Reclaiming Feminine Power
by Julie Loar
July 4, 2011
Nearly forty thousand years ago a Great Goddess was revered, and clay figures of her are the earliest depictions of humans that have been found. Cultures were more agricultural, time was experienced as circular, and the growing cycles of earth were honored. Seasonal festivals celebrated the annual ebb and flow of life as people moved in conscious resonance with shifting cycles of light and dark, life and death. Western culture no longer moves in harmony with natural cycles. In fact, we can no longer see the stars.
In ages past, women were revered as givers of life, and each stage of a woman’s life was viewed as an important crossroad, or rite of passage. Women understand cycles because they frame our lives, and there is an intrinsic ebb and flow to the feminine experience. The stages of a woman’s life are demarcations of menstruation: pre-puberty, childbearing years, and the cessation of menstrual flow. Each month of an adult woman’s life forms a complete cycle of birth and death; a microcosm of life itself. Across the globe these phases were seen as Maiden, Mother and Crone, or Elder, and worshipped as a “triple goddess.” Women’s cycles were seen as mirrors of the cycles of the Sun, Moon and stars. Most ancient cultures honored the elder Crone as a woman who had come fully into her power. Today we fear age, losing the wise voice of experience.
Serious scholars of myth have noticed that the tenor of the stories began to change, and symptoms of this shift in Greek myths included an increasing glorification of war, accompanied by a deteriorating value of agriculture and cyclical time. Western culture has devalued, even demonized, aspects of the feminine for nearly 4,000 years, effectively pushing these archetypes beneath our conscious awareness. The goddess was diminished and was replaced by a solitary, authoritarian male god. The loss of the divine feminine has resulted in a rupture of mind and heart, reverberating through the centuries in violence, alienation and growing environmental devastation.
A resurgence of the sacred feminine is sweeping the planet, but what is the nature of the feminine side of the divine? How is Goddess different from God? These realities profoundly affect the way women view and value themselves and likewise how men perceive everything feminine. The many facets and myriad manifestations of the Goddess embody a seeming paradox, complex and sometimes contradictory. Like life itself, her expressions can be alternately gentle, fierce, loving and nurturing, or creative or destructive. Feminine power is magnetic and attractive, unlike masculine power that sets out to conquer, however subtly. The power of woman is also like the all-encompassing depths of the ocean—able to contain all the joys and sorrows in the world—and still give.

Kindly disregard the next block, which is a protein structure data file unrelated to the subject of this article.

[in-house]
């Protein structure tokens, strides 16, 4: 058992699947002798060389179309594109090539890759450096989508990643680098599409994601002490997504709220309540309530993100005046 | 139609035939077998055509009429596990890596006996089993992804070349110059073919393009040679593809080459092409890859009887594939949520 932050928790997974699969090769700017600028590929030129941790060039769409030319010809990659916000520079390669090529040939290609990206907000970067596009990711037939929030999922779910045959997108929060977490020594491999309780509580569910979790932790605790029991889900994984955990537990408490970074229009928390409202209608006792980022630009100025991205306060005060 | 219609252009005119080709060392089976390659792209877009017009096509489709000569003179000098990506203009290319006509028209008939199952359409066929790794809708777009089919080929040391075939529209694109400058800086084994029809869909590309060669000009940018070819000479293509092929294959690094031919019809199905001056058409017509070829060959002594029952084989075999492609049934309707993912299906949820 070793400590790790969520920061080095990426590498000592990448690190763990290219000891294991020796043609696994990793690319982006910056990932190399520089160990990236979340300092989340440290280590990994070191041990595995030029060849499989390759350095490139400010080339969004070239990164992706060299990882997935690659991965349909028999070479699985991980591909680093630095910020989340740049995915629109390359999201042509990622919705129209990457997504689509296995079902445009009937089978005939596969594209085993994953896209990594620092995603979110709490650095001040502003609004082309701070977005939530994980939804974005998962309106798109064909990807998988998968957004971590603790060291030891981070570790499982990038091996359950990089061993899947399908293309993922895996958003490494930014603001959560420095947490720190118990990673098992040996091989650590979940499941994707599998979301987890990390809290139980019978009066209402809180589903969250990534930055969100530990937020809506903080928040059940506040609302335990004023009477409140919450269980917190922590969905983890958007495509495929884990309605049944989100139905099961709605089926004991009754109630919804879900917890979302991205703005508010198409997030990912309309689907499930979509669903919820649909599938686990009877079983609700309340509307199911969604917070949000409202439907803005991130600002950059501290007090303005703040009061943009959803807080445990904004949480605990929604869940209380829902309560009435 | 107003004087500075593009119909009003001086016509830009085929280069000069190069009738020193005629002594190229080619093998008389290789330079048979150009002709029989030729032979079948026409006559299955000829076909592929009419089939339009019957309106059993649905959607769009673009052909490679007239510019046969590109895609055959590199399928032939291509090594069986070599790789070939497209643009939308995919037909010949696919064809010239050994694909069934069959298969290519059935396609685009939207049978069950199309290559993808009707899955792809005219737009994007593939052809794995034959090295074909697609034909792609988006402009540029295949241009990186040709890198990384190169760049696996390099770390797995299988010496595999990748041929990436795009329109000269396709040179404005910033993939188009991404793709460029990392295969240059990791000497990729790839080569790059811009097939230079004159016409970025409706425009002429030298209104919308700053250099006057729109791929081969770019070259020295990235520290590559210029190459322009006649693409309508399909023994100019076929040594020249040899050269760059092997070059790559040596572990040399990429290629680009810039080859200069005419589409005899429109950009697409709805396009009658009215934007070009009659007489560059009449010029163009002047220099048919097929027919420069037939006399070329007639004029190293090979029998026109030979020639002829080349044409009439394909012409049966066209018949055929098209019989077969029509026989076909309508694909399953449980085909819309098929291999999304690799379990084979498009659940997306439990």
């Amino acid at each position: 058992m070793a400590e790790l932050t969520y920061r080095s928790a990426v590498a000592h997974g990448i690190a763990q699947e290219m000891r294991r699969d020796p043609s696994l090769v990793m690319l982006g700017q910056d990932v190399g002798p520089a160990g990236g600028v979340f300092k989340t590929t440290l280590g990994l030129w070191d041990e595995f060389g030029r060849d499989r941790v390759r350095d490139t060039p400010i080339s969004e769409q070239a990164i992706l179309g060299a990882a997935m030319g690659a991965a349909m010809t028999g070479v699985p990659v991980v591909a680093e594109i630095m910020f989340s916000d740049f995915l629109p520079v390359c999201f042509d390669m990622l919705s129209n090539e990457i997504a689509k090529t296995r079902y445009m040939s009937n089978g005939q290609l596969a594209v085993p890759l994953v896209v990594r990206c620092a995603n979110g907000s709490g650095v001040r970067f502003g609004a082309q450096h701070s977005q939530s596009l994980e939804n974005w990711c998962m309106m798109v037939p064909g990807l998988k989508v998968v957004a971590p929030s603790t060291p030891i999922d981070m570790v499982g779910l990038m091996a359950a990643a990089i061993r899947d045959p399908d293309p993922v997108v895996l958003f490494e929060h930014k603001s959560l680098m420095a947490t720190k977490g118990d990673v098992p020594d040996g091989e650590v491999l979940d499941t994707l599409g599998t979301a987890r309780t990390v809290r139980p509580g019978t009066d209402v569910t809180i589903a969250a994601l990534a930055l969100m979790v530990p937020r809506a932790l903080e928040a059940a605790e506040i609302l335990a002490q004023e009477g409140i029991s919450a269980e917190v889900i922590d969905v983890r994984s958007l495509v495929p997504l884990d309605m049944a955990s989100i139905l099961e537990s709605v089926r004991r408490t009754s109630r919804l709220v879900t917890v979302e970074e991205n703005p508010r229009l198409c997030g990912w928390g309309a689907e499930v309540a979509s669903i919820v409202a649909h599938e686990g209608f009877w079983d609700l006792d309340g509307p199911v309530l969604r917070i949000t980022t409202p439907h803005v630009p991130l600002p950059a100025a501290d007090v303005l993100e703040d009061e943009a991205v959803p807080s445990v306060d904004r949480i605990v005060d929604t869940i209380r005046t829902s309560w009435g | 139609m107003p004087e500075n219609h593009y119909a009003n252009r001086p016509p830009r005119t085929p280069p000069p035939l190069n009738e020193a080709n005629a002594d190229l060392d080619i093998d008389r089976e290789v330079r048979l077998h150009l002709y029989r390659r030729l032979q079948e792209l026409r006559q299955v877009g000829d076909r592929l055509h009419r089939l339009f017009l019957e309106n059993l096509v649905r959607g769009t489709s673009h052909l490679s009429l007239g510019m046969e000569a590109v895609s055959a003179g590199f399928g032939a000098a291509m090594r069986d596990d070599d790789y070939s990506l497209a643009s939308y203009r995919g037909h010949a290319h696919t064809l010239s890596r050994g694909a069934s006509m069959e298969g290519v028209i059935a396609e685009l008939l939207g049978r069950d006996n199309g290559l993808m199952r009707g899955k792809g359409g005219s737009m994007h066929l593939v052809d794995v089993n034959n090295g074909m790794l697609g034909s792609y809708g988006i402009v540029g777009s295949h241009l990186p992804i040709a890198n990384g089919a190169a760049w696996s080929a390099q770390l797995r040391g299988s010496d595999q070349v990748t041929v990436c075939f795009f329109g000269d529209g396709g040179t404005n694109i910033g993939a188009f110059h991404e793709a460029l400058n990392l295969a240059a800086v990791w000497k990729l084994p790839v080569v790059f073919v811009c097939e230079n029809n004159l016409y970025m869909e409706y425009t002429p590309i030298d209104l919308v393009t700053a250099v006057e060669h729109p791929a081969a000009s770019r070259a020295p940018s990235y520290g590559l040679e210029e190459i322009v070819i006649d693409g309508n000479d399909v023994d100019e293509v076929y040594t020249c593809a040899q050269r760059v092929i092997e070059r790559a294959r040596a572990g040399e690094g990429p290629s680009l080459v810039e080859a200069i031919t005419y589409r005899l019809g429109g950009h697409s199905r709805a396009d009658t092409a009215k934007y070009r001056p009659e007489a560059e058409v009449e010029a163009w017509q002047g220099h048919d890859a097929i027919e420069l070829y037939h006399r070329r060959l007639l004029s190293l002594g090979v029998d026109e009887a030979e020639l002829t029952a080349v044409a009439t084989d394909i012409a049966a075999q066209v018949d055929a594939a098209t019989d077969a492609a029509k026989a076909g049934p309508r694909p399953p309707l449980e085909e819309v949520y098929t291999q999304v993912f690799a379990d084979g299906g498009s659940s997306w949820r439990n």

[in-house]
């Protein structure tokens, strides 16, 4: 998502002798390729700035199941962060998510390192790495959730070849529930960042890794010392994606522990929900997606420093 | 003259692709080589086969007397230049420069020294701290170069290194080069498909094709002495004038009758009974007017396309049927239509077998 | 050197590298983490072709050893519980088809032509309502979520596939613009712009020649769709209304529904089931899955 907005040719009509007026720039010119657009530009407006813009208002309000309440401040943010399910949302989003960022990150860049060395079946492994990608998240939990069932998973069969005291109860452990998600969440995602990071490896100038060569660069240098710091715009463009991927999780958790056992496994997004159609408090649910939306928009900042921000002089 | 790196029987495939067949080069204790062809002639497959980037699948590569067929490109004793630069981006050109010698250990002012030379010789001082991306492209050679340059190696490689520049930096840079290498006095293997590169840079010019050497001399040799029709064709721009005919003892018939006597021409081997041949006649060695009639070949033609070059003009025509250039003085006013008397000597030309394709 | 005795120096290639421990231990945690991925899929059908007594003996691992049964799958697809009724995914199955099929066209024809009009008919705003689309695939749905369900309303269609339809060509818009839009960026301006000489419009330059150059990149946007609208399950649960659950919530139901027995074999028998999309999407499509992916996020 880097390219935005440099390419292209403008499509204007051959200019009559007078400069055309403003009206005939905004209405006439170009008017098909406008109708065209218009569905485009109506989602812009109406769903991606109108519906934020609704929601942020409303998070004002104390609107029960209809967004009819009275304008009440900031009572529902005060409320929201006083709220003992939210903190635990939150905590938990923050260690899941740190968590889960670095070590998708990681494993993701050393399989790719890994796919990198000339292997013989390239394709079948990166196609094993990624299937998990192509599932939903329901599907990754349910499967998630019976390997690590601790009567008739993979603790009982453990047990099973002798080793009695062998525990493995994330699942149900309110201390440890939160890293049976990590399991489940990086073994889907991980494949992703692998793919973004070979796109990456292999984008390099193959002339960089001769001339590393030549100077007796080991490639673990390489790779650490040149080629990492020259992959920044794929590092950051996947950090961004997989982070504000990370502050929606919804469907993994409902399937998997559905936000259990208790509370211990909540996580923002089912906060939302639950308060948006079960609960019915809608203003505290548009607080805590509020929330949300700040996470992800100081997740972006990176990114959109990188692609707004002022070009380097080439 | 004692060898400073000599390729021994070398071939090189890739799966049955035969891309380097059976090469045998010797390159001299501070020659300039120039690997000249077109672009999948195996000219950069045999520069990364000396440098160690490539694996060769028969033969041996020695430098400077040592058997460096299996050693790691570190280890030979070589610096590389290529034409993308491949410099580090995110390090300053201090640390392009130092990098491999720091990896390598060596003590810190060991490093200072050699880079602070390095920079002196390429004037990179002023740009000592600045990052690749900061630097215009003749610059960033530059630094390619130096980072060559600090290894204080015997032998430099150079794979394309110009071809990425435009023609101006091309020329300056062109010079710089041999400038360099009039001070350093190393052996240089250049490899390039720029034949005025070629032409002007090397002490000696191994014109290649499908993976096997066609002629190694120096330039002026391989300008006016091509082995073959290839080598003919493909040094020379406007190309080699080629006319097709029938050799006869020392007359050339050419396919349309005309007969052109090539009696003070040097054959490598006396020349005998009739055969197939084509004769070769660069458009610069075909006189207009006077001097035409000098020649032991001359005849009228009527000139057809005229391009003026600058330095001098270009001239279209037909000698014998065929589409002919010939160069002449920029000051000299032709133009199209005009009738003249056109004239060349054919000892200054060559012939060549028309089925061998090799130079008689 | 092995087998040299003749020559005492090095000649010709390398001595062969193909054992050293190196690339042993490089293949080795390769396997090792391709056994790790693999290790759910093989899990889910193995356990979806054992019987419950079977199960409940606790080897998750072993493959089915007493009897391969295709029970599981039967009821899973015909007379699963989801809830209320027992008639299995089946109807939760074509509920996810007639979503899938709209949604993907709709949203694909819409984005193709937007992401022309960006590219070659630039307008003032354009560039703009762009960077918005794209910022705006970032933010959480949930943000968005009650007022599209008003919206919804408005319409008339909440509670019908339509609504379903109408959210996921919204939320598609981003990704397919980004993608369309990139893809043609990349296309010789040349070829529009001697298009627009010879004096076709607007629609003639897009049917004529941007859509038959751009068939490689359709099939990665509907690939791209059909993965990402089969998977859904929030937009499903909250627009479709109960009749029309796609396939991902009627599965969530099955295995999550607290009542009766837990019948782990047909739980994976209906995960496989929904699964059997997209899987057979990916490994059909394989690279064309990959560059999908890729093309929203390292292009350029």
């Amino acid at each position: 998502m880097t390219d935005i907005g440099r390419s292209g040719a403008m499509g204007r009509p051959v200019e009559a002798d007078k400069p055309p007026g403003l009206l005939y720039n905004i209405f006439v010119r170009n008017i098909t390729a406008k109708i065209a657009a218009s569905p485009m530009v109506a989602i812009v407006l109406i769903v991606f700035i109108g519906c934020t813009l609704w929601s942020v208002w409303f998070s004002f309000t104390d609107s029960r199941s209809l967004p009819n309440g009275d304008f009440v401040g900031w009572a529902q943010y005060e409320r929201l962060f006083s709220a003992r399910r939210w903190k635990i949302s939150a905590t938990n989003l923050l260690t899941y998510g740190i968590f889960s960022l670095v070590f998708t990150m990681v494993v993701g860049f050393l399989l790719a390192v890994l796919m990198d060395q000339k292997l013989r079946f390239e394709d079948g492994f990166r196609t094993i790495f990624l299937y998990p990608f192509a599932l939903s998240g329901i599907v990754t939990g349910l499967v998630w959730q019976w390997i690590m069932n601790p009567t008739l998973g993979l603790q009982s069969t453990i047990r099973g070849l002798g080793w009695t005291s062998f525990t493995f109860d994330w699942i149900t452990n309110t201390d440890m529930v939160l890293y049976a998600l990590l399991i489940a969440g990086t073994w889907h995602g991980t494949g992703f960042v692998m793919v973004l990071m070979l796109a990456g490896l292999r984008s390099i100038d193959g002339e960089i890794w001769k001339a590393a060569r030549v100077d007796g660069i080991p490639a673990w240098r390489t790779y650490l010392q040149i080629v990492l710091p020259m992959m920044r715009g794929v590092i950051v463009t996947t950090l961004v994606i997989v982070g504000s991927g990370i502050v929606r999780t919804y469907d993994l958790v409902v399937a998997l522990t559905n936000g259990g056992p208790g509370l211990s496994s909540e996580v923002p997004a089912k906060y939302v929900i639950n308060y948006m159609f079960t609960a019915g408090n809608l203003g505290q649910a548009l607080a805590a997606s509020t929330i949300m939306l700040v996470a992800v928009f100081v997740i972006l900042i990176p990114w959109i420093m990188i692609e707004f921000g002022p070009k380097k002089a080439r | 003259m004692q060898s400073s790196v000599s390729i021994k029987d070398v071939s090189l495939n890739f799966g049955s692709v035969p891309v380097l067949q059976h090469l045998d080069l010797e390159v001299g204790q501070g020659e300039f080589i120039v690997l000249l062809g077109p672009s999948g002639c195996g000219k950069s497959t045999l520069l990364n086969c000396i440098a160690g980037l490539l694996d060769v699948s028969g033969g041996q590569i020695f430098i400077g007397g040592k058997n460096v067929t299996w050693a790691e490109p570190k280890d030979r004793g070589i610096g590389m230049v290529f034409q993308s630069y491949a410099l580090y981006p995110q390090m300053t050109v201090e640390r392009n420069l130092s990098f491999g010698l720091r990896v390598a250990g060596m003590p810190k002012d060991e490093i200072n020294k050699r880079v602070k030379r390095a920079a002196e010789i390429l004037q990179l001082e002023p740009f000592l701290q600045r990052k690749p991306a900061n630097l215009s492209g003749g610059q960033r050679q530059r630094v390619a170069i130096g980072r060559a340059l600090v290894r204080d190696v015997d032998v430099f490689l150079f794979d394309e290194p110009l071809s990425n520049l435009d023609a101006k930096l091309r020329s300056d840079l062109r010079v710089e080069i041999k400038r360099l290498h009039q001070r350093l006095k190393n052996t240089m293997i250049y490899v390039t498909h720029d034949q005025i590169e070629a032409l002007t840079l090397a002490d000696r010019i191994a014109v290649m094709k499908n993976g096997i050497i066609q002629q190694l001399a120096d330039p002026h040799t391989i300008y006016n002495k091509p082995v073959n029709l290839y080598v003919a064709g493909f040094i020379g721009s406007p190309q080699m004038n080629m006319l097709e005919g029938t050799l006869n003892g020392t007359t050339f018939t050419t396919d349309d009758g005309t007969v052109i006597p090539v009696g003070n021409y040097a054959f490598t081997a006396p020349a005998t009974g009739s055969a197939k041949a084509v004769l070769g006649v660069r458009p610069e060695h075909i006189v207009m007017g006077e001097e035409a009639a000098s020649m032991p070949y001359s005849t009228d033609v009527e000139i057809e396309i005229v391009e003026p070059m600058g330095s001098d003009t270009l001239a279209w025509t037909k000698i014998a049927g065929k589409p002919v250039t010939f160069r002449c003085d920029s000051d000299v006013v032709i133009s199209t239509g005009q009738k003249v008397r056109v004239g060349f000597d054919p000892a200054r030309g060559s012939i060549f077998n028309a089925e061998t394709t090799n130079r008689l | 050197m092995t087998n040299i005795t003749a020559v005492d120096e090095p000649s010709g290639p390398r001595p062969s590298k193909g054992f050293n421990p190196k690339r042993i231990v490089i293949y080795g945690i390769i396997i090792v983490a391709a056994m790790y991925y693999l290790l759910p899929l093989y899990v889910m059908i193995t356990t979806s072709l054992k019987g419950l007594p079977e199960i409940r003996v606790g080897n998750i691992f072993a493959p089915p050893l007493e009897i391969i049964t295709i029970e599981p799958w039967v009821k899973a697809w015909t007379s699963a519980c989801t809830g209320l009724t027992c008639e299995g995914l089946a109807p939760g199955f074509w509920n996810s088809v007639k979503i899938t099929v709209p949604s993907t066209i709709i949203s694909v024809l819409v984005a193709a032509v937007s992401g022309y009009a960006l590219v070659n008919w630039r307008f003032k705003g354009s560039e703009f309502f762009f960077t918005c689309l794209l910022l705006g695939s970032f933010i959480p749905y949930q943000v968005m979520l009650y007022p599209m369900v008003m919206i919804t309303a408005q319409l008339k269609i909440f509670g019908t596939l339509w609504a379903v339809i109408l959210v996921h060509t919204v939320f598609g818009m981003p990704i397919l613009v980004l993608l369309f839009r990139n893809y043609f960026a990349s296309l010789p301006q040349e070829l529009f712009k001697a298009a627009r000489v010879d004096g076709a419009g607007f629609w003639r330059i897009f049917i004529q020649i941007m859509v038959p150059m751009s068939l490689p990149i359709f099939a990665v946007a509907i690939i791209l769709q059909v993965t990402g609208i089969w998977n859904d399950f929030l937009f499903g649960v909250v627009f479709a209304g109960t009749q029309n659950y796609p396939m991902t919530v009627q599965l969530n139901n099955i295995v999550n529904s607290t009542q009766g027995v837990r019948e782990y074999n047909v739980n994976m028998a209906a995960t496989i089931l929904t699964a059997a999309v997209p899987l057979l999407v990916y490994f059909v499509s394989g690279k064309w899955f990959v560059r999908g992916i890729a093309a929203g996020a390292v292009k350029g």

I believe humanity has a deep need to revere the feminine side of the divine. This unmet need is surfacing in our time in such examples as the phenomenal popularity of The Da Vinci Code, which highlighted principles of the feminine. Apparitions of Mary, mother of Jesus, are on the rise around the world. One of the most documented in recent times was in Zeitoun, Egypt, where hundreds of thousands of people of diverse beliefs stood side by side, over a period of twenty-three years, watching as Mary appeared over a small church in a suburb of Cairo. Millions make annual pilgrimages to Fatima, Lourdes, and the site of Our Lady of Guadalupe in Mexico. Worldwide response to the death of beloved Princess Diana of Wales also spoke to our need to revere a feminine archetype.
Women can reconnect and reclaim feminine energy by learning to move more consciously in resonance with cycles: monthly, yearly, and the stages of our lives from maiden, mother and elder crone or grandmother. Embracing the deep symbolic meaning of the cycles of our blood is empowering. Indian cultures have moon lodges where women can be apart when they bleed as this is seen as the height of their monthly power. Paying attention to the phases of the Moon is a simple and powerful way to honor the constant, but ever changing, Moon. We can create a symbolic moon lodge in our own lives.
Seeking the wisdom and counsel of a grandmother can bring that stage of life back to its once-honored place. The strength of a grandmother is a potent force indeed, someone who has stood at the gates of birth and faces the portal of death. We should be willing to sit at the bedside of someone who has chosen to die consciously through hospice. These gateways were once the domain of the crone before being stolen by the patriarchy.
Women can learn more about the diverse myths of global goddesses, taking in the rich legacy of feminine power that was suppressed for so long. Many of these goddesses are alive and well in Hawaii, Africa, India and neo-paganism. Ancient Egyptians said every woman was a nutrit, a “little goddess,” after the nature of the great goddess Nut. I believe it’s time for every woman to live like she believes it.
Based on the book Goddesses for Every Day © 2010 by Julie Loar. Printed with permission of New World Library, Novato, CA. This book will soon be available at Satiama!
About The Author: Julie Loar is the author of Goddesses for Every Day, as well as six previous books under the name Julie Gillentine. She contributes to numerous magazines and journals, and writes a popular astrology feature that appears in Atlantis Rising. She lives in Pagosa Springs, Colorado. Visit her online at http://www.julieloar.com.